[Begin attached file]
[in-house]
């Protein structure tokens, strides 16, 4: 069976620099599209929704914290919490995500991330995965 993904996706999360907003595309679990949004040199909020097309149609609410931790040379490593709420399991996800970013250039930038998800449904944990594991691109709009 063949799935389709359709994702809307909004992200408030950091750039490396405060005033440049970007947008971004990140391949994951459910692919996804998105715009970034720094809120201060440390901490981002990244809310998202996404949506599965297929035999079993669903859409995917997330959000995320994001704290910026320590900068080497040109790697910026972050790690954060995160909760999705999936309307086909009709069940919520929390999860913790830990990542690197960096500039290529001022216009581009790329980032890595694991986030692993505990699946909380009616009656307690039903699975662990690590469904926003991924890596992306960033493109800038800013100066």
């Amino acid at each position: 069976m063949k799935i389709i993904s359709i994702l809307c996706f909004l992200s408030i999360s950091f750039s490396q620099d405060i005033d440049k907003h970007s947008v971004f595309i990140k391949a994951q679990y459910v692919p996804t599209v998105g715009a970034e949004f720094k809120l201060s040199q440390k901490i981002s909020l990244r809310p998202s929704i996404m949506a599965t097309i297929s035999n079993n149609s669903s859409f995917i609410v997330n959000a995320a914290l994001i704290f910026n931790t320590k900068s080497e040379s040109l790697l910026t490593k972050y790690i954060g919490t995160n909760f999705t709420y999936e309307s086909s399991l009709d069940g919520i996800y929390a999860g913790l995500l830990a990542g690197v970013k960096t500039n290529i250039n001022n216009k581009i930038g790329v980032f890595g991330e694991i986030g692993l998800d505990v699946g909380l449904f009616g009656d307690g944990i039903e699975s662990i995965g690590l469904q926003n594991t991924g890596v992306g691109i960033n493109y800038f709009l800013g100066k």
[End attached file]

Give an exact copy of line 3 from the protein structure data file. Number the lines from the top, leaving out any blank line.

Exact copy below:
């Amino acid at each position: 069976m063949k799935i389709i993904s359709i994702l809307c996706f909004l992200s408030i999360s950091f750039s490396q620099d405060i005033d440049k907003h970007s947008v971004f595309i990140k391949a994951q679990y459910v692919p996804t599209v998105g715009a970034e949004f720094k809120l201060s040199q440390k901490i981002s909020l990244r809310p998202s929704i996404m949506a599965t097309i297929s035999n079993n149609s669903s859409f995917i609410v997330n959000a995320a914290l994001i704290f910026n931790t320590k900068s080497e040379s040109l790697l910026t490593k972050y790690i954060g919490t995160n909760f999705t709420y999936e309307s086909s399991l009709d069940g919520i996800y929390a999860g913790l995500l830990a990542g690197v970013k960096t500039n290529i250039n001022n216009k581009i930038g790329v980032f890595g991330e694991i986030g692993l998800d505990v699946g909380l449904f009616g009656d307690g944990i039903e699975s662990i995965g690590l469904q926003n594991t991924g890596v992306g691109i960033n493109y800038f709009l800013g100066k």